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Pet Health

Pet Safety

Val Cairney October 30, 2020 179

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Hello and welcome to this episode of Val Talk’s Pets.  Today I’ll be taking a look at pet safety.

Throughout the year we have many special holidays and events where our pets are a part of the festivities.  Christmas and Halloween really come to mind.  And with this, we have to think about our pet’s safety.  When we have a new puppy or kitten in the house, we have to think about puppy safe-ing, kitten safe-ing our homes.  We also have to think about our pets in the event of an emergency, like a weather event or fire.  All of these things lead to us as pet parents to really think about our pet’s safety in many different scenarios. So with this episode, I’m going to focus on pet safety and I really encourage my listeners to visit my website with any tips, suggestions and perhaps related stories that can be shared with my listeners around the world. 

So because the world is a bit different at the moment, many, many people have acquired a new puppy or kitten.  Many of these new pet parents are actually first time pet parents and we are finding that many of these new parents were just not prepared for the things a pup or kitten can get into.  There was a post on Facebook I saw that said, “Silence is golden, unless you have a puppy, then silence is very, very suspicious”.  Boy is that not the truth!  So let me start with puppies and basics of puppy proofing a home.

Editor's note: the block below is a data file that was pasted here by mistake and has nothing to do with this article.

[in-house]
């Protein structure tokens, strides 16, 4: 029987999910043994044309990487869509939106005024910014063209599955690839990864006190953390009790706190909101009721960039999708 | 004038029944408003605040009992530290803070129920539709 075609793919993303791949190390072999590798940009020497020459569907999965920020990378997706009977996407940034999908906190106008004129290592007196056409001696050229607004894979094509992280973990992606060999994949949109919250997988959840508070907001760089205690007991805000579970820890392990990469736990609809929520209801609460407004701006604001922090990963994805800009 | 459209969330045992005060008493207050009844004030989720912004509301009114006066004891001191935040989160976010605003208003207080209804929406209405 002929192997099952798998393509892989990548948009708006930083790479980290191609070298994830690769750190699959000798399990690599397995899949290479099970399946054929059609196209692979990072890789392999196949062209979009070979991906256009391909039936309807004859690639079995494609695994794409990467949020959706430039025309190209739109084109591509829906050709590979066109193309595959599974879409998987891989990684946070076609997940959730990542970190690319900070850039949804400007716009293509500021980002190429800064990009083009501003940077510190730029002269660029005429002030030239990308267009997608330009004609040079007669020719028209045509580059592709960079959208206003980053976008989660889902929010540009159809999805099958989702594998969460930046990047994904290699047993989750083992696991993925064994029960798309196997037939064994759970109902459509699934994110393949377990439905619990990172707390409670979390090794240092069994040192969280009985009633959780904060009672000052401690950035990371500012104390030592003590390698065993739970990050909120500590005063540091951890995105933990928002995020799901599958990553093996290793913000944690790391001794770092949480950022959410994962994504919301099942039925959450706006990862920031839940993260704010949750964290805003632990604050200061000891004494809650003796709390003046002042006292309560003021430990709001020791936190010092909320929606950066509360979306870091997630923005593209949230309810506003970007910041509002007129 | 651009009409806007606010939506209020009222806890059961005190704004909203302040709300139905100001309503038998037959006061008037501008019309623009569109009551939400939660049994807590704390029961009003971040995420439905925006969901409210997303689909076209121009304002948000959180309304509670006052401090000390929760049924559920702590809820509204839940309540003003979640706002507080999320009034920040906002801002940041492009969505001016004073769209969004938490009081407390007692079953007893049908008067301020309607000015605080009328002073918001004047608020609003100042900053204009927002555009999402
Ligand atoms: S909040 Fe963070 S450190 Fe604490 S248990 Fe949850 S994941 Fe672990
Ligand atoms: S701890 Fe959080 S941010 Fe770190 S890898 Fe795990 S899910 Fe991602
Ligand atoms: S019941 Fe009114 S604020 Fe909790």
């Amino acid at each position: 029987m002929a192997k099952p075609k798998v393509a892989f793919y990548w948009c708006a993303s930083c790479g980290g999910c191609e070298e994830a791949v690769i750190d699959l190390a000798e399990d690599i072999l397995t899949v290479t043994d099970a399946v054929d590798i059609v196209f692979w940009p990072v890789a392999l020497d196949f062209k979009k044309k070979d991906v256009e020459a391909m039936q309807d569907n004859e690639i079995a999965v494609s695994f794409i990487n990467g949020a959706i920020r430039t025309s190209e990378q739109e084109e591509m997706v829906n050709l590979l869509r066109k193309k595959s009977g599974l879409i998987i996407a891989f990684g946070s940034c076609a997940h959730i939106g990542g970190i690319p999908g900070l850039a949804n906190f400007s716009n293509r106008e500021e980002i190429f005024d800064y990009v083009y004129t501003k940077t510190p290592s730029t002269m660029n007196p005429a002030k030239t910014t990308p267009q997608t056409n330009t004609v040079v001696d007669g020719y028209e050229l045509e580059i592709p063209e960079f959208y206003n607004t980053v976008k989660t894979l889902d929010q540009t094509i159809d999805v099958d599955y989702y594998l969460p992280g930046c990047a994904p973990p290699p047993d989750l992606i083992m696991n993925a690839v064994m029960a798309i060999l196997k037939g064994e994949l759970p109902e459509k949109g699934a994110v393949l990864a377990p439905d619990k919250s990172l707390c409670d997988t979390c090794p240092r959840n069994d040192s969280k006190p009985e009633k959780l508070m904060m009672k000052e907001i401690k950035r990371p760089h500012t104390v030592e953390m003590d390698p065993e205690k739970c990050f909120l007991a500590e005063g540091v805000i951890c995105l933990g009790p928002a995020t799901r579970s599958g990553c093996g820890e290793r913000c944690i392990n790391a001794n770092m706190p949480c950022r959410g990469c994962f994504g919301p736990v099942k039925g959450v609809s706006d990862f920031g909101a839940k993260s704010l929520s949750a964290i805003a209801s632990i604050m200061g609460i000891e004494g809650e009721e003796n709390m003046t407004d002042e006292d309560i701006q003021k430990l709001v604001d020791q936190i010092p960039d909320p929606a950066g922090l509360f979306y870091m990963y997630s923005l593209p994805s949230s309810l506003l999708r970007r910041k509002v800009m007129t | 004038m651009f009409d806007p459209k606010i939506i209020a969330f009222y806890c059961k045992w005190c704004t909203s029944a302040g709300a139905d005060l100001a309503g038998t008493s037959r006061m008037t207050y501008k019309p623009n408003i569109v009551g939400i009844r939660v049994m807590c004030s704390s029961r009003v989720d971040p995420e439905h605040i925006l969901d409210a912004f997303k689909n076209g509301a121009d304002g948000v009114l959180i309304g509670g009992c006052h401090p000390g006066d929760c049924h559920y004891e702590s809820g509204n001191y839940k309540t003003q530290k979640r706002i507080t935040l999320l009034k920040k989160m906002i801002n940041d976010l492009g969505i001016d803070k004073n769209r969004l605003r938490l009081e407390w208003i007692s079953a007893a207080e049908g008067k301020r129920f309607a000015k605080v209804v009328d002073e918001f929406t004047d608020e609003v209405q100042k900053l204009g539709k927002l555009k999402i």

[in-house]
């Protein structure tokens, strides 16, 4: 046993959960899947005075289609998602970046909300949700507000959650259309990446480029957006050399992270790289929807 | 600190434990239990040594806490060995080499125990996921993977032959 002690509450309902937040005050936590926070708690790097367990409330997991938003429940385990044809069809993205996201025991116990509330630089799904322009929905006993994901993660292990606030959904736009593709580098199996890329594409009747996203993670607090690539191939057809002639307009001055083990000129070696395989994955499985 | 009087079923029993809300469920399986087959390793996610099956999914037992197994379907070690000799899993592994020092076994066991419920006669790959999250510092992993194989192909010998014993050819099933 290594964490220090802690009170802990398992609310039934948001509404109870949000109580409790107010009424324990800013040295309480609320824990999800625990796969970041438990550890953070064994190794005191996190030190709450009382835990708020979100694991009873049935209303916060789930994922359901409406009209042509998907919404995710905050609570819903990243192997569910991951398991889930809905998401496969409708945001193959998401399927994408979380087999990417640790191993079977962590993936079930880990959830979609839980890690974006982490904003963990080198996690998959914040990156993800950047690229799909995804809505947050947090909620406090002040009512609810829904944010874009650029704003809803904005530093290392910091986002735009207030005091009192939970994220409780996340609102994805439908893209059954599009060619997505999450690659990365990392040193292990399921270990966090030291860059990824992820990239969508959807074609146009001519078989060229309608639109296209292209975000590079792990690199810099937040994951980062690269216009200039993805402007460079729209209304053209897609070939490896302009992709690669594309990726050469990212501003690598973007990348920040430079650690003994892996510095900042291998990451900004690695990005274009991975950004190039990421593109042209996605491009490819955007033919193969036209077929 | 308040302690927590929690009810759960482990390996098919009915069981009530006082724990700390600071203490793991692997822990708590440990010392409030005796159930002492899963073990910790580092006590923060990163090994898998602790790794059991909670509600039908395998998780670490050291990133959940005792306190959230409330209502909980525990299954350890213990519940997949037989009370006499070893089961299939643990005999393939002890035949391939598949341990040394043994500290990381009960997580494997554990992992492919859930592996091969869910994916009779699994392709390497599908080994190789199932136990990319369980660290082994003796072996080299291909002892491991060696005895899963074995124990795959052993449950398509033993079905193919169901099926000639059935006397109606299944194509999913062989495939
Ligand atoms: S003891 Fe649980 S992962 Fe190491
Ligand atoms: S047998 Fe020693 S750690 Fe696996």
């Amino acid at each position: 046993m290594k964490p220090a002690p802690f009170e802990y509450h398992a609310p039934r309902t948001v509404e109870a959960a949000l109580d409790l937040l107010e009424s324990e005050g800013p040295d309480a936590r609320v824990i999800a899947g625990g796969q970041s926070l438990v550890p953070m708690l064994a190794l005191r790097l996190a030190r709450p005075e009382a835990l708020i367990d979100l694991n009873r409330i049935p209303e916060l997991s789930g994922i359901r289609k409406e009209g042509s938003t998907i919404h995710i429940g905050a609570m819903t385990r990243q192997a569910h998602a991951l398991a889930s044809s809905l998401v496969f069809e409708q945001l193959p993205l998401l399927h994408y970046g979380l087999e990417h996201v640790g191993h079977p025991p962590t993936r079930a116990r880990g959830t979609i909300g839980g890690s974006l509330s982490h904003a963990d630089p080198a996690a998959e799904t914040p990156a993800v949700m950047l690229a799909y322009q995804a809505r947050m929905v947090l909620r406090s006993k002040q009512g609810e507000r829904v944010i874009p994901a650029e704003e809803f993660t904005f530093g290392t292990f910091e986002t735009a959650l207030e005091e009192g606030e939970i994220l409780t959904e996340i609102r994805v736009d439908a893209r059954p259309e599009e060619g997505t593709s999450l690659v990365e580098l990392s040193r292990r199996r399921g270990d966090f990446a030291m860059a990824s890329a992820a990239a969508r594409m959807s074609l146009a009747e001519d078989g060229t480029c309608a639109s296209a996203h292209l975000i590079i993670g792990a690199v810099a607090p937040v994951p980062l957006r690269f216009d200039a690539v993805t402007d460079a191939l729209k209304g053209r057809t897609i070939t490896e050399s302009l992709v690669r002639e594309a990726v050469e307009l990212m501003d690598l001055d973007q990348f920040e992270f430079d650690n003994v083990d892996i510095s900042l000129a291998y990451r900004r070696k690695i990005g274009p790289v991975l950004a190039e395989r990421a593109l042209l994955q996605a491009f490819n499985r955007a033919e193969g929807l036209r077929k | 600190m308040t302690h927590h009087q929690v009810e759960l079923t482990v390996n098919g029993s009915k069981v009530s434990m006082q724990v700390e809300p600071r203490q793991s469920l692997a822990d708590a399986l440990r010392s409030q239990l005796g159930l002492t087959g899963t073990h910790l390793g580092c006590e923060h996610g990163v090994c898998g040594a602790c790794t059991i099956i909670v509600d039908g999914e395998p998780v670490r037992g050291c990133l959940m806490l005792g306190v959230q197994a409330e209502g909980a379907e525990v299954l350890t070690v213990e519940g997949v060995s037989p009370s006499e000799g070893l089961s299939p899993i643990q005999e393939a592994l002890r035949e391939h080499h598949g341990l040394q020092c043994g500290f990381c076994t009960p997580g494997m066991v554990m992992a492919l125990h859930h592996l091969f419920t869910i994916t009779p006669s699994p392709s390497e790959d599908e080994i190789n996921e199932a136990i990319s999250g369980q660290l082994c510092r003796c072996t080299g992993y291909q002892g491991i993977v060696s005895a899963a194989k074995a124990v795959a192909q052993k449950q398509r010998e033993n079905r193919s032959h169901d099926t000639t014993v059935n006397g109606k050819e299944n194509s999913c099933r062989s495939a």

The thing with puppies is that they are very active, very curious and they are close to the ground.  First things first is to think about what your pup can easily access.  So for example, you know those fragrance emitting plug ins that people use?  Well if these are in wall plugs that are close to floor level, the temptation to chew on and pull the device from the wall is very tempting for a puppy.  If your pup gets a hold of this, not only is there a substance inside that could be toxic, but it also has an electrical component and this can be very dangerous to your pet. So, if you really like your scented plug in, best to use a plug that is level to a counter for example, where your pup will not be able to get to it.  Another thing to think about is, where are your cleaning supplies, toilet paper, brushes, paper towels etc.  If these are in an open cupboard you will need to rethink this.  A puppy can tear apart a ton of toilet paper in no time, chew and hole in a cleaner bottle in seconds and destroy your favourite cleaning gloves and brush in a blink of an eye.  Not to mention, if they were to get a hold of any of these products, they could either poison themselves or ingest something not made to be eaten and before you know it, you are at the vet with an obstruction in the intestine and a very large vet bill.  So, make sure that these items are out of reach and if you do have them in a closed cupboard, make sure it is a secure cupboard that a little paw cannot work away at and get open.  Sort of in the same topic, make sure you do not have medications that a pup can access.  It is so easy to keep medications beside the bed, but how high is the side table and can your pup get to it?